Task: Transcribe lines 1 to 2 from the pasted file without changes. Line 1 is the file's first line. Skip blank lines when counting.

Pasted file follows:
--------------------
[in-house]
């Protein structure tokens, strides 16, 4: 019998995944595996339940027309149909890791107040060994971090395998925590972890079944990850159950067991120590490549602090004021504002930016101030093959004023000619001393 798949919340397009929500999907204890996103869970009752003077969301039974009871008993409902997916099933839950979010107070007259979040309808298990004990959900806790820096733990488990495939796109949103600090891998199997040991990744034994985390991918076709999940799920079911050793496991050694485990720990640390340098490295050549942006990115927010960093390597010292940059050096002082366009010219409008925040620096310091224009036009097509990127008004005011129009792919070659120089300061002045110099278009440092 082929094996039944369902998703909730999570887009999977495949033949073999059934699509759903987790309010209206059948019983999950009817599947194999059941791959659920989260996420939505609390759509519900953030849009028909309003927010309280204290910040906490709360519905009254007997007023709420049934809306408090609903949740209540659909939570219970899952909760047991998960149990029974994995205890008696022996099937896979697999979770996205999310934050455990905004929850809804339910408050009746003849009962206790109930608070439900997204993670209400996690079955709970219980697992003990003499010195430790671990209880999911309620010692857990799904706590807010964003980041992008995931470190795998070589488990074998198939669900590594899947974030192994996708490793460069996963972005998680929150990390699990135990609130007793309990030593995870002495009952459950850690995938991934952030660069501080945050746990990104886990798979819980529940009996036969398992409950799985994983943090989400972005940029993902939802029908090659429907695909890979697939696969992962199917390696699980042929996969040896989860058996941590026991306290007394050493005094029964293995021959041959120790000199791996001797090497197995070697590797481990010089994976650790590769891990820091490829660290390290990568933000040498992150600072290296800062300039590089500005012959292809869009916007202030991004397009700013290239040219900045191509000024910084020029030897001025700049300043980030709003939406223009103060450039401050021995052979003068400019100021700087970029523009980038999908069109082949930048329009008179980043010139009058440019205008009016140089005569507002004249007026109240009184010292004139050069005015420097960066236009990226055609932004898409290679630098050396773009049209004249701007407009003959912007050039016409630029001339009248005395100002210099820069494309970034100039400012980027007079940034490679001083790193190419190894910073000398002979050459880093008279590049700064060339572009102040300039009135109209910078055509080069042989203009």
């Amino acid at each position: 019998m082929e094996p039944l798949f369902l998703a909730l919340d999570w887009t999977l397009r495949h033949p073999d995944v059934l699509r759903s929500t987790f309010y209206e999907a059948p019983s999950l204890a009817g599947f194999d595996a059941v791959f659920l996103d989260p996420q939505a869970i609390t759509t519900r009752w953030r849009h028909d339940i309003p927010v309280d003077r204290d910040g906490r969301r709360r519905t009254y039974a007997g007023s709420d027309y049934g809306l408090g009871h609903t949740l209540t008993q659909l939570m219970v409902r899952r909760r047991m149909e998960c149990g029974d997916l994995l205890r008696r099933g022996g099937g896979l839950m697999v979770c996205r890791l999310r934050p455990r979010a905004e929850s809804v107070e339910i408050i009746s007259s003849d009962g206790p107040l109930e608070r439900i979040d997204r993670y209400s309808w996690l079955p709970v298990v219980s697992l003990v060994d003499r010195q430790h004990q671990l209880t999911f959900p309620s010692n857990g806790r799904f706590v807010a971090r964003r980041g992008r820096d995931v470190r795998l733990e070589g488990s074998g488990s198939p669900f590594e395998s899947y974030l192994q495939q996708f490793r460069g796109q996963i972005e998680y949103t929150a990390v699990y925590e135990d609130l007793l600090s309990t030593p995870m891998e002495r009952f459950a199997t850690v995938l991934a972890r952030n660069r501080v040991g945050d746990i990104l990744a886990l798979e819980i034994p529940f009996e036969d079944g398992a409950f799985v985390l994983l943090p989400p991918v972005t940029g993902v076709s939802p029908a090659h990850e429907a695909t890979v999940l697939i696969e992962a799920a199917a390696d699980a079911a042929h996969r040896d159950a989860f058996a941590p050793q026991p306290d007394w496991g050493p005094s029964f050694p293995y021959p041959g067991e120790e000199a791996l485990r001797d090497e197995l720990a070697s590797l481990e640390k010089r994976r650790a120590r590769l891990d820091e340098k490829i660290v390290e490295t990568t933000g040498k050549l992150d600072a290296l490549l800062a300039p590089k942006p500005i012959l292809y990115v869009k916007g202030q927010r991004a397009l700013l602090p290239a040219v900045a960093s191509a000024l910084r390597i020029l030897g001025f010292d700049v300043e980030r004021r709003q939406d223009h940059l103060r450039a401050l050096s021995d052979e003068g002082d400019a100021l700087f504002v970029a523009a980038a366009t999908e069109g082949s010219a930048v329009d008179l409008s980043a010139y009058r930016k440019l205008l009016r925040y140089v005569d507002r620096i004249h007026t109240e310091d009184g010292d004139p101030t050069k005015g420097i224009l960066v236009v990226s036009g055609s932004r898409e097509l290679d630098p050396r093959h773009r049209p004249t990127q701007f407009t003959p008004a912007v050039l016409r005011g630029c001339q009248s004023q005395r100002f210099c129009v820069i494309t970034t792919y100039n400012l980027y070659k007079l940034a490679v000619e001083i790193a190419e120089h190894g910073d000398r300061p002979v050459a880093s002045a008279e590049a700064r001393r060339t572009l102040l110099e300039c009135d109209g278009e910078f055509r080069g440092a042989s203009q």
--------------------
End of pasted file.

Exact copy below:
[in-house]
């Protein structure tokens, strides 16, 4: 019998995944595996339940027309149909890791107040060994971090395998925590972890079944990850159950067991120590490549602090004021504002930016101030093959004023000619001393 798949919340397009929500999907204890996103869970009752003077969301039974009871008993409902997916099933839950979010107070007259979040309808298990004990959900806790820096733990488990495939796109949103600090891998199997040991990744034994985390991918076709999940799920079911050793496991050694485990720990640390340098490295050549942006990115927010960093390597010292940059050096002082366009010219409008925040620096310091224009036009097509990127008004005011129009792919070659120089300061002045110099278009440092 082929094996039944369902998703909730999570887009999977495949033949073999059934699509759903987790309010209206059948019983999950009817599947194999059941791959659920989260996420939505609390759509519900953030849009028909309003927010309280204290910040906490709360519905009254007997007023709420049934809306408090609903949740209540659909939570219970899952909760047991998960149990029974994995205890008696022996099937896979697999979770996205999310934050455990905004929850809804339910408050009746003849009962206790109930608070439900997204993670209400996690079955709970219980697992003990003499010195430790671990209880999911309620010692857990799904706590807010964003980041992008995931470190795998070589488990074998198939669900590594899947974030192994996708490793460069996963972005998680929150990390699990135990609130007793309990030593995870002495009952459950850690995938991934952030660069501080945050746990990104886990798979819980529940009996036969398992409950799985994983943090989400972005940029993902939802029908090659429907695909890979697939696969992962199917390696699980042929996969040896989860058996941590026991306290007394050493005094029964293995021959041959120790000199791996001797090497197995070697590797481990010089994976650790590769891990820091490829660290390290990568933000040498992150600072290296800062300039590089500005012959292809869009916007202030991004397009700013290239040219900045191509000024910084020029030897001025700049300043980030709003939406223009103060450039401050021995052979003068400019100021700087970029523009980038999908069109082949930048329009008179980043010139009058440019205008009016140089005569507002004249007026109240009184010292004139050069005015420097960066236009990226055609932004898409290679630098050396773009049209004249701007407009003959912007050039016409630029001339009248005395100002210099820069494309970034100039400012980027007079940034490679001083790193190419190894910073000398002979050459880093008279590049700064060339572009102040300039009135109209910078055509080069042989203009």